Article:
An example. Three calls to get the total memory usage on the system are present. They occur before the allocation, after the allocation, and after the forced garbage collection.
Tip You can see that memory returns to its low level after the garbage collection.
static void Main()
long mem1 = GC.GetTotalMemory(false);
// Allocate an array and make it unreachable.
int values = new int;
values = null;
long mem2 = GC.GetTotalMemory(false);
// Collect garbage.GC.Collect();
long mem3 = GC.GetTotalMemory(false);
CollectionCount. This method tells us how many times garbage collection has occurred. Getting information about how often garbage collection is occurring is not always simple.
Tip With CollectionCount and the GC.MaxGeneration property, we get this information.
Note Because most objects die young, generations are used to optimize which elements are scanned.
And Newer objects are scanned more often because they are most likely to have become dead.
Result On my computer, the program resulted in 15 generation 0 garbage collections.
static void Main()
// This loop does a lot of allocations!
for (int i = 0; i < 100; i++)
for (int a = 0; a < 1000; a++)
// Display collection counts.
for (int i = 0; i <= GC.MaxGeneration; i++)
int count = GC.CollectionCount(i);
GetTotalMemory. This returns the number of bytes allocated. It accesses statistics about the managed heap. It returns data about the entire .NET Framework, not the specific program.
Parameter The method receives one parameter of type bool, which lets you demand a garbage collection to occur before taking the numbers.
Usually Forcing a GC has no benefit in programs. It just adds to the complexity. It is best to leave this parameter as false.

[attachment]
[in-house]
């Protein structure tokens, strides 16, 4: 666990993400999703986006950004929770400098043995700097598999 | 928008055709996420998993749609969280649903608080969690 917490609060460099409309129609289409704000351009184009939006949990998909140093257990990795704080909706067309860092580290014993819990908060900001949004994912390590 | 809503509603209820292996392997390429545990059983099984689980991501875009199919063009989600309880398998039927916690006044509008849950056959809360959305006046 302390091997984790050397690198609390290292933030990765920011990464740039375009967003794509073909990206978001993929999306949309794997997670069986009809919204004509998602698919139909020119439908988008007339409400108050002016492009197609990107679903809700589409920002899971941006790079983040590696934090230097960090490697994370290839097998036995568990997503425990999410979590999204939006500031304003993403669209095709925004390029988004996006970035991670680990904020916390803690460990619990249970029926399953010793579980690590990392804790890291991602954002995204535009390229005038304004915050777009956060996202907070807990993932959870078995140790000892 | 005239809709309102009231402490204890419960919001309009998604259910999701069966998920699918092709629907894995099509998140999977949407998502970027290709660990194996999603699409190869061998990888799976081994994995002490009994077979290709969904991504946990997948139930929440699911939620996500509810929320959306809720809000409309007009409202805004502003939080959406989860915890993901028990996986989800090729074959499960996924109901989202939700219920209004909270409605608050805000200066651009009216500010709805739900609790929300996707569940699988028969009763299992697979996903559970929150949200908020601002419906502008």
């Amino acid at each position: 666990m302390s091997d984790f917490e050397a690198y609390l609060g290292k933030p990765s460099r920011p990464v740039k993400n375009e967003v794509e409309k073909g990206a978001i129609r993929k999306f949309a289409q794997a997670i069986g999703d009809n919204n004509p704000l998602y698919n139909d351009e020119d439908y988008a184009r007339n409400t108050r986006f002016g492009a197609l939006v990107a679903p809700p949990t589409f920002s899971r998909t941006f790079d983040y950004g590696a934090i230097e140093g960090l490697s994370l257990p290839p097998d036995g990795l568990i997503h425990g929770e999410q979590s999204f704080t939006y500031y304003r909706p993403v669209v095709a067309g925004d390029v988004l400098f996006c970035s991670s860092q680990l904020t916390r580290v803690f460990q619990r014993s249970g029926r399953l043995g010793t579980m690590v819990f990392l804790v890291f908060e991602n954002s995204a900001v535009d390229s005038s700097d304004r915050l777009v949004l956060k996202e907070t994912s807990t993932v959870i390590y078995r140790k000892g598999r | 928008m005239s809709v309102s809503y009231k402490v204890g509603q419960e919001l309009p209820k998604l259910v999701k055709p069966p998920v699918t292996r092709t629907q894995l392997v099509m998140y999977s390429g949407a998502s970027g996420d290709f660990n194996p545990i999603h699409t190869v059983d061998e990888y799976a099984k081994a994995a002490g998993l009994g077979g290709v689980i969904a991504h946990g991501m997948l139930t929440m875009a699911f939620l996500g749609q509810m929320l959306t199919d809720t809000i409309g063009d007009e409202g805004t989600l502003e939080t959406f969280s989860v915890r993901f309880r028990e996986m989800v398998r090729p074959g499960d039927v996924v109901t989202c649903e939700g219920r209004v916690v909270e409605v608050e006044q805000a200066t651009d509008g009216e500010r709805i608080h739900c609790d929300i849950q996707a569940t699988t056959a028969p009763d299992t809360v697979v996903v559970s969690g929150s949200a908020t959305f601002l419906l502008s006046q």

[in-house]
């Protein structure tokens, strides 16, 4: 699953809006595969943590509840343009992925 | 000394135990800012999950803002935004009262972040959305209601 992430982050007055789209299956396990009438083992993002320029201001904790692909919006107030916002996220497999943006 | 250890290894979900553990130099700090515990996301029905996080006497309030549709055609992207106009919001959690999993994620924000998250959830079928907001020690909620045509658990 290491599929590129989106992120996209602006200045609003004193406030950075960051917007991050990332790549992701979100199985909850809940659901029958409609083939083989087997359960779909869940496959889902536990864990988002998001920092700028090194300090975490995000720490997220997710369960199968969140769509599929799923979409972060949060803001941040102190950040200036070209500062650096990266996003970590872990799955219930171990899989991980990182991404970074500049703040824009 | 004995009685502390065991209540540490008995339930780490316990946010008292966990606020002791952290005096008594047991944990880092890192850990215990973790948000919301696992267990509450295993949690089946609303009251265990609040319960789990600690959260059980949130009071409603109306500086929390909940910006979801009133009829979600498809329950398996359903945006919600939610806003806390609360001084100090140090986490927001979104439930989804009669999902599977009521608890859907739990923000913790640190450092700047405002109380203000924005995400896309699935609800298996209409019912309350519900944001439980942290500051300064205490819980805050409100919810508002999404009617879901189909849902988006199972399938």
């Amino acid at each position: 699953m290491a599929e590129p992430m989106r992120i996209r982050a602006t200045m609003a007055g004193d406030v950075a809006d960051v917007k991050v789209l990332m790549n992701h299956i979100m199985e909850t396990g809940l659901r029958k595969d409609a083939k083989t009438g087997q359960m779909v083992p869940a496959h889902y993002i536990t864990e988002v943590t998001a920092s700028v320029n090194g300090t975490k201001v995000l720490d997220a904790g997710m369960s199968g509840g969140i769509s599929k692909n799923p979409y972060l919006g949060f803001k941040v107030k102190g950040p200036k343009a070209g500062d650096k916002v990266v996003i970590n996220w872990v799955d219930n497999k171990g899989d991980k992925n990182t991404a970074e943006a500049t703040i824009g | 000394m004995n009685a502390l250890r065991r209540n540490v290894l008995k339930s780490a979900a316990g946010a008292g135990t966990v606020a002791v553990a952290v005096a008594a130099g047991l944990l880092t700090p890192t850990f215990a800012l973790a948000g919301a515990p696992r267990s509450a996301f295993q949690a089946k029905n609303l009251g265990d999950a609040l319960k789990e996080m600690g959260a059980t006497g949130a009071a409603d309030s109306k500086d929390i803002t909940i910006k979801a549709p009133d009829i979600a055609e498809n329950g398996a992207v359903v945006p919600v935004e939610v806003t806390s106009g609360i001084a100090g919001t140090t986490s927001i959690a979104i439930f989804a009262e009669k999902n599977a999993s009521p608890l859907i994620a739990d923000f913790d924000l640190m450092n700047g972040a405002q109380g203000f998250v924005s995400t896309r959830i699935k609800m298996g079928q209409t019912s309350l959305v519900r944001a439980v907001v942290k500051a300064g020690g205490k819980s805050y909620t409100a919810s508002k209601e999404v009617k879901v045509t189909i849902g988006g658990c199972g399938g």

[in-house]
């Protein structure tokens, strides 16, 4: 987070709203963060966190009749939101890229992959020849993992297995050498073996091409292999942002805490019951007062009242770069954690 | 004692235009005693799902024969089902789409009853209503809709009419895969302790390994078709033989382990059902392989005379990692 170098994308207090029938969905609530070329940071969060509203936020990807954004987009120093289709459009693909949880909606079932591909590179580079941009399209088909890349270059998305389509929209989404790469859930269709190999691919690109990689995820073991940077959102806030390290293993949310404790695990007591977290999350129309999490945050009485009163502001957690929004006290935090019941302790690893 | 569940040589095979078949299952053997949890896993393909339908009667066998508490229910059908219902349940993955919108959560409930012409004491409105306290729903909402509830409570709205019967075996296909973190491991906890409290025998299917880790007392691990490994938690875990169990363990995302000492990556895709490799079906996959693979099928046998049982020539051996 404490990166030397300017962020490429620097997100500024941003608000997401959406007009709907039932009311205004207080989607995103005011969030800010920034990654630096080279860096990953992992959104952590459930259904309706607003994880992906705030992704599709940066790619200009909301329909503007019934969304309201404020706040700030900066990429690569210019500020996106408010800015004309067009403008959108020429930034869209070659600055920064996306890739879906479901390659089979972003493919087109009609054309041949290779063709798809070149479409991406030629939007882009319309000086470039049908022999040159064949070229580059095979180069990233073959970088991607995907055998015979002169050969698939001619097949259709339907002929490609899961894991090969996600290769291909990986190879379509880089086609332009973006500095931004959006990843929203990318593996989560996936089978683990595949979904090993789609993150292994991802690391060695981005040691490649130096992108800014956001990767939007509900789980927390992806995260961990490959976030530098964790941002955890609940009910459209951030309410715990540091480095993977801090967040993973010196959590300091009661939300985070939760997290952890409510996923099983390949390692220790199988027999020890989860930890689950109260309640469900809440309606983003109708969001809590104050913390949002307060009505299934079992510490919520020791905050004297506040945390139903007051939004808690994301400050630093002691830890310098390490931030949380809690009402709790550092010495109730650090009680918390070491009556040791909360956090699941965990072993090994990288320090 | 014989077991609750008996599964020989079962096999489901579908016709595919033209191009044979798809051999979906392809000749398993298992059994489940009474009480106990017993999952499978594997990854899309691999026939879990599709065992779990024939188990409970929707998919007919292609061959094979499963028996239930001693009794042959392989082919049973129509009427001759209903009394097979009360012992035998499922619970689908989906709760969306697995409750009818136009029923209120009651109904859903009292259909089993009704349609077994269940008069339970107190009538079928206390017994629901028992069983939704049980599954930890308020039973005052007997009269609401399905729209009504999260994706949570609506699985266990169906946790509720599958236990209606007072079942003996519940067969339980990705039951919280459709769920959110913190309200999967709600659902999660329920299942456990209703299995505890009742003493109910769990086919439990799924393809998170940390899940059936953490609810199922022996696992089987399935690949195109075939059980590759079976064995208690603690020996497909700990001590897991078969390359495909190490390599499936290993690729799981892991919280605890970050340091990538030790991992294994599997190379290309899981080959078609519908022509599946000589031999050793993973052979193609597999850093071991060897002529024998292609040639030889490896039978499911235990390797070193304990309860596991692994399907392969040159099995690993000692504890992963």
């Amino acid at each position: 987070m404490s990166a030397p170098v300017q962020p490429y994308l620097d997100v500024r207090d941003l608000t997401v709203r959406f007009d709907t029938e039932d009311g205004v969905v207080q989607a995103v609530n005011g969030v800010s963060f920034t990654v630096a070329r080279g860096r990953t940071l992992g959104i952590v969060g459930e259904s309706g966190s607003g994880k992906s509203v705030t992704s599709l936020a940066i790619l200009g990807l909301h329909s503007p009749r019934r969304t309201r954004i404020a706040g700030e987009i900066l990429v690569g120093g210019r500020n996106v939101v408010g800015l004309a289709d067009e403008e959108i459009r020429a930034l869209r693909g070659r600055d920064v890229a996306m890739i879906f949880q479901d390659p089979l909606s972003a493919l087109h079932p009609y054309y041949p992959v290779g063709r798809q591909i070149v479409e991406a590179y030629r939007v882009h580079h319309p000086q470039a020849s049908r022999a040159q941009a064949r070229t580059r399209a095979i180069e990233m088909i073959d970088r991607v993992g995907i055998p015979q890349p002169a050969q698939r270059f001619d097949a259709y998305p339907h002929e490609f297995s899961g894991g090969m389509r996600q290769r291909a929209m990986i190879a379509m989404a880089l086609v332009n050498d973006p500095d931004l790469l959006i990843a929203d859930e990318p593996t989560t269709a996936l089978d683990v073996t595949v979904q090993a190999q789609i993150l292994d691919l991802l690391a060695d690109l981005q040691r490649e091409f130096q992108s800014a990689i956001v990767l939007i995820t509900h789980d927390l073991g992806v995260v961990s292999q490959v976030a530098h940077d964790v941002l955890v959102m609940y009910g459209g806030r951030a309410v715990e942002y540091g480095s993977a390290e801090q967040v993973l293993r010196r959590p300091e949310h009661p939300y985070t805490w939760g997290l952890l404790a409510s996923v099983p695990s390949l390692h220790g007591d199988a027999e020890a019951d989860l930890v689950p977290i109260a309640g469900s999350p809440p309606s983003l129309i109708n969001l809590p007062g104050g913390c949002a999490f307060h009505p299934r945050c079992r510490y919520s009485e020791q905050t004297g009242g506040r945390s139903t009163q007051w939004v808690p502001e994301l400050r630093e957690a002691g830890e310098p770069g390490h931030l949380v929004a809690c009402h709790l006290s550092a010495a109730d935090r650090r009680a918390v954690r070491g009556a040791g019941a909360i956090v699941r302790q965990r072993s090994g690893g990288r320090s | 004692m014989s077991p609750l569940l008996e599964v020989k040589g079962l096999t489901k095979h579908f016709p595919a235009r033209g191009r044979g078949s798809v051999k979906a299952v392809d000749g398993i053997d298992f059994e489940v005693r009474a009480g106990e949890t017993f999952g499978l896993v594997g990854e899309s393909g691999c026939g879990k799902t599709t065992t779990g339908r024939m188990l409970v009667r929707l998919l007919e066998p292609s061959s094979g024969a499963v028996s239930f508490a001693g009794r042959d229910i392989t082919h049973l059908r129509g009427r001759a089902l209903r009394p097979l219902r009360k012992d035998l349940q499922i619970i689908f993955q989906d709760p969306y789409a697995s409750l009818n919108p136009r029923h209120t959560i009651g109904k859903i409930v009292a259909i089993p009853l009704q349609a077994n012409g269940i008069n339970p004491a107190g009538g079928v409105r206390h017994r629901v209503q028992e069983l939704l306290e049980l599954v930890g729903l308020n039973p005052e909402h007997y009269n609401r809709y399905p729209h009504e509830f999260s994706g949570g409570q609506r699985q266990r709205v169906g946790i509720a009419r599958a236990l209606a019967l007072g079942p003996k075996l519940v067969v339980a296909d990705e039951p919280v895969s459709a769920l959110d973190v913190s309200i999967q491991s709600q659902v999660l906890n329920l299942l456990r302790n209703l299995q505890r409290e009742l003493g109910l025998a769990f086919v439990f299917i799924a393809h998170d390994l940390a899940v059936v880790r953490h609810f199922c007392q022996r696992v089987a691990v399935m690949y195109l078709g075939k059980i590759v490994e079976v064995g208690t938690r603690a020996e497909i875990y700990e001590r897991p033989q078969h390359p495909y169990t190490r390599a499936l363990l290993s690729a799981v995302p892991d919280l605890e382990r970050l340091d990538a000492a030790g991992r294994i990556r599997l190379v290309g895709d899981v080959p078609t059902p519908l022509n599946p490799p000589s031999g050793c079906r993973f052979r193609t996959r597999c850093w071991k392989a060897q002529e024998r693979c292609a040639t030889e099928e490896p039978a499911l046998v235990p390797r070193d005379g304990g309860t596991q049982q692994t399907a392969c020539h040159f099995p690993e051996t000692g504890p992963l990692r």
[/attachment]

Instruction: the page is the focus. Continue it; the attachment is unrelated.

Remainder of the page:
static void Main()
long bytes1 = GC.GetTotalMemory(false); // Get memory in bytes
byte memory = new byte[1000 * 1000 * 10]; // Ten million bytes
memory = 1; // Set memory (prevent allocation from being optimized out)
long bytes2 = GC.GetTotalMemory(false); // Get memory
long bytes3 = GC.GetTotalMemory(true); // Get memory
Console.WriteLine(bytes2 - bytes1); // Write difference
Console.WriteLine(bytes3 - bytes2); // Write difference
}21060 Program started with these bytes.
10021092 After ten million bytes allocated.
12860 After garbage collection.
Managed heaps. The GC.GetTotalMemory method operates on the concept of the managed heap, not the program that you are calling it from.
And Programs that allocate data on the managed heap are called mutators. One managed heap can have many mutators.
Note When you invoke GC.GetTotalMemory, you will be counting the allocations from all the mutator programs.
Discussion. So when should you call GC.Collect? In my experience, you should never call it. The call will usually not do much to reduce overall memory usage.
Info In ASP.NET, GC.Collect on one application will cause a performance hit on all web sites in the same pool.
Warning This method adds more complexity to your program and probably even reduces overall performance.
Statistics. Here is a way to monitor memory use. You can set up a special web page or dialog in your program that reports the statistics from GetTotalMemory.
And This item can store the previous figure in a static field, and then subtract the second from the first to see the change.
A summary. GC.Collect is best used for diagnostics purposes (like determining a baseline of memory usage). Memory management is best left to the .NET Framework itself when possible.
Dot Net Perls is a collection of tested code examples. Pages are continually updated to stay current, with code correctness a top priority.
Sam Allen is passionate about computer languages. In the past, his work has been recommended by Apple and Microsoft and he has studied computers at a selective university in the United States.
This page was last updated on Aug 3, 2022 (edit link).